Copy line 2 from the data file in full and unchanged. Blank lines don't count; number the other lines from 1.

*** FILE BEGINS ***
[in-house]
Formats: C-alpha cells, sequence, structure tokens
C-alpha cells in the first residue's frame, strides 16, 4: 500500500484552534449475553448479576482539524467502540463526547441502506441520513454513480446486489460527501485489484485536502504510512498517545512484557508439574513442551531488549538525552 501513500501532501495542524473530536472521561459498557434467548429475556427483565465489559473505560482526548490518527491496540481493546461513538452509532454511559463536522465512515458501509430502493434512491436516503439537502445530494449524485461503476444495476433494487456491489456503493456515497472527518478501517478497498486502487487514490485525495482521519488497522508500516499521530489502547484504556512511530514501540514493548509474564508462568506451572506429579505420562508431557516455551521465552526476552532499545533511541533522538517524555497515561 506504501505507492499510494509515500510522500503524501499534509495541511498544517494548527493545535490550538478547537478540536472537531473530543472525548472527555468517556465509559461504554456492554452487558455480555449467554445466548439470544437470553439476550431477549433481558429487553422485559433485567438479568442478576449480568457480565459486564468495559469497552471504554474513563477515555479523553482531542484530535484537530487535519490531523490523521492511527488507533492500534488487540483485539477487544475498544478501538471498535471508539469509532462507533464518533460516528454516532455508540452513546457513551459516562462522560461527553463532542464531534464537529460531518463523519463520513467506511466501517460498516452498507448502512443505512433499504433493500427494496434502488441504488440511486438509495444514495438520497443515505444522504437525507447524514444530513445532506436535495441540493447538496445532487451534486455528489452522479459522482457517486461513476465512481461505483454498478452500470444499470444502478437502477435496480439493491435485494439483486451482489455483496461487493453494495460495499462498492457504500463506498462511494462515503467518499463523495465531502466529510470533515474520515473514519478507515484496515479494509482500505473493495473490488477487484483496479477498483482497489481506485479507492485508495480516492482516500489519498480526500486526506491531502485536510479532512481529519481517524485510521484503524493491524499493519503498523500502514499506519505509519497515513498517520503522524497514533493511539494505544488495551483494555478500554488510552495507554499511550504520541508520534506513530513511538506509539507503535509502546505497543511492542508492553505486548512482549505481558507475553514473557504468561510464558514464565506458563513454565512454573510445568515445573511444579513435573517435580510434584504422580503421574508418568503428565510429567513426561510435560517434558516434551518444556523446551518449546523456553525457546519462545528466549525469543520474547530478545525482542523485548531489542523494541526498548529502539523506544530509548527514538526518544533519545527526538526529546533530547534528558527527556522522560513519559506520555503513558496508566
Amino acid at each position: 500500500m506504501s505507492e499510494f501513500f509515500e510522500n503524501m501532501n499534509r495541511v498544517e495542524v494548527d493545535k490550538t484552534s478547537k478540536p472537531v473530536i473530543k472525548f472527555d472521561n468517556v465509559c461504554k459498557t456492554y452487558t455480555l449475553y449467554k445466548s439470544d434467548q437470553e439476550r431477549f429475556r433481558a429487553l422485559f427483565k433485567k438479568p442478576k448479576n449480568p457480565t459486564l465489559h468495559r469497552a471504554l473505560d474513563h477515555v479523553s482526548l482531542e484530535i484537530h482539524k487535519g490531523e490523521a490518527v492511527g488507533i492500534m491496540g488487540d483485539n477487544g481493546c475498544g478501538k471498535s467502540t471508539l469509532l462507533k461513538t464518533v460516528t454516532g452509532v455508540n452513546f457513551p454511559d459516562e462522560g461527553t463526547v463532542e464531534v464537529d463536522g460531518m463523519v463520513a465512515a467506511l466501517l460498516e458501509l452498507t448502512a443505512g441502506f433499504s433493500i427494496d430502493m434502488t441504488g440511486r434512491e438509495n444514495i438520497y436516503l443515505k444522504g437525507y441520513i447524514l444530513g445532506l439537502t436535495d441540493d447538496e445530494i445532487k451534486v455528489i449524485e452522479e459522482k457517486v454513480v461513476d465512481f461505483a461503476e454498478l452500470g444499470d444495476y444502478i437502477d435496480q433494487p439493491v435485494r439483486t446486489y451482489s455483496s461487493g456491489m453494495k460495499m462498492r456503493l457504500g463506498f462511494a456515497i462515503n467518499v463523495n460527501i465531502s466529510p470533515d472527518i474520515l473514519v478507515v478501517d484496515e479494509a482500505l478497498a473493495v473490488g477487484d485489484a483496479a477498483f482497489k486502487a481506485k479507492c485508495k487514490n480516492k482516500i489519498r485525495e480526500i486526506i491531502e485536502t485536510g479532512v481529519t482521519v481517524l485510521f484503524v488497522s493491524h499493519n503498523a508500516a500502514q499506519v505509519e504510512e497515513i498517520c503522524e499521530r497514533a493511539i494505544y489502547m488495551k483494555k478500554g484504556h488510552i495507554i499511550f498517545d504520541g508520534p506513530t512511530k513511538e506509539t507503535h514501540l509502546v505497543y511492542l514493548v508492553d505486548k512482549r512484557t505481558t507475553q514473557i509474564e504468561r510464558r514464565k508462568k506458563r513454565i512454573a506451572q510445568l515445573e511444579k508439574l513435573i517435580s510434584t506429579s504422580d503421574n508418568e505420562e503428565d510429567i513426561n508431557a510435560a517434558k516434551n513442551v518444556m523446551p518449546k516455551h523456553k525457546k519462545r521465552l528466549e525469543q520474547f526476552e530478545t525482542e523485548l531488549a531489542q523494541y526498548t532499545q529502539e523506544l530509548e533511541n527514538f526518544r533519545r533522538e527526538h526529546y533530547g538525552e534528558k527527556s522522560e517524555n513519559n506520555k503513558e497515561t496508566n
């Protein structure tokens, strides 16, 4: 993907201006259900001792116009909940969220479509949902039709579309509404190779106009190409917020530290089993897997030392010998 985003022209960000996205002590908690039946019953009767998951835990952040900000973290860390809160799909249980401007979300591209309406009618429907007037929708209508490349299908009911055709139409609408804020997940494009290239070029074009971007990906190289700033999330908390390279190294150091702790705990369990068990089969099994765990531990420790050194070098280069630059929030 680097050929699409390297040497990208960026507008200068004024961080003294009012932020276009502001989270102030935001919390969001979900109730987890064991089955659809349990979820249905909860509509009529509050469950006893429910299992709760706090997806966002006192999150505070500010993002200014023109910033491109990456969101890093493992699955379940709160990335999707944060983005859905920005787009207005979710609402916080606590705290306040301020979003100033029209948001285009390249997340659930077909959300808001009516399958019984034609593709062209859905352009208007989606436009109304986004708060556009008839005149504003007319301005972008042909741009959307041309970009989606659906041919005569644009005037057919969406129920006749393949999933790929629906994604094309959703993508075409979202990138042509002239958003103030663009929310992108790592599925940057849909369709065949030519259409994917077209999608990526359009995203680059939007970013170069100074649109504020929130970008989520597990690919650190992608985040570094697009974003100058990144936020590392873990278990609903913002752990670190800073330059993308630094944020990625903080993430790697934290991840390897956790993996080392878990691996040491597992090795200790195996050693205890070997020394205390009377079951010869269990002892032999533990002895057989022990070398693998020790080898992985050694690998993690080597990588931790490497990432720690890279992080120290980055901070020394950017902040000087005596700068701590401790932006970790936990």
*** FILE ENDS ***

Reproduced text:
Formats: C-alpha cells, sequence, structure tokens